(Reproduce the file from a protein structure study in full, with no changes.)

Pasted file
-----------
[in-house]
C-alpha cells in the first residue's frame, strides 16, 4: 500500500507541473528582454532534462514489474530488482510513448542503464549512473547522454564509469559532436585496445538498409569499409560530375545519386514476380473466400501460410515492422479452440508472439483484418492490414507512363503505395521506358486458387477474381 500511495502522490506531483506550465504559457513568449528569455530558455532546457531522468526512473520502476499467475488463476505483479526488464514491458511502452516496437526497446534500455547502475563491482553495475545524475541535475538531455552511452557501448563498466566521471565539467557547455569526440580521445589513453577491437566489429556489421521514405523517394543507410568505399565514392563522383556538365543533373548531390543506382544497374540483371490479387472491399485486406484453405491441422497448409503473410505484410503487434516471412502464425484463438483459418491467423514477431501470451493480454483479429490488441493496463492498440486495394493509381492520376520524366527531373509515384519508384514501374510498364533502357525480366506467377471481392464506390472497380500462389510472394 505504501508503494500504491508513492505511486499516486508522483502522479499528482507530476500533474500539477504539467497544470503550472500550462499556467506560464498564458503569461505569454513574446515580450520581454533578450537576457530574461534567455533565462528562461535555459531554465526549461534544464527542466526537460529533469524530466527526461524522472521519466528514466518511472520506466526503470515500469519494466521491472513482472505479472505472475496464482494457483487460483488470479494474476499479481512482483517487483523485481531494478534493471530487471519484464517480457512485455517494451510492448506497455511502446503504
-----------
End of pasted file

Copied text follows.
[in-house]
C-alpha cells in the first residue's frame, strides 16, 4: 500500500507541473528582454532534462514489474530488482510513448542503464549512473547522454564509469559532436585496445538498409569499409560530375545519386514476380473466400501460410515492422479452440508472439483484418492490414507512363503505395521506358486458387477474381 500511495502522490506531483506550465504559457513568449528569455530558455532546457531522468526512473520502476499467475488463476505483479526488464514491458511502452516496437526497446534500455547502475563491482553495475545524475541535475538531455552511452557501448563498466566521471565539467557547455569526440580521445589513453577491437566489429556489421521514405523517394543507410568505399565514392563522383556538365543533373548531390543506382544497374540483371490479387472491399485486406484453405491441422497448409503473410505484410503487434516471412502464425484463438483459418491467423514477431501470451493480454483479429490488441493496463492498440486495394493509381492520376520524366527531373509515384519508384514501374510498364533502357525480366506467377471481392464506390472497380500462389510472394 505504501508503494500504491508513492505511486499516486508522483502522479499528482507530476500533474500539477504539467497544470503550472500550462499556467506560464498564458503569461505569454513574446515580450520581454533578450537576457530574461534567455533565462528562461535555459531554465526549461534544464527542466526537460529533469524530466527526461524522472521519466528514466518511472520506466526503470515500469519494466521491472513482472505479472505472475496464482494457483487460483488470479494474476499479481512482483517487483523485481531494478534493471530487471519484464517480457512485455517494451510492448506497455511502446503504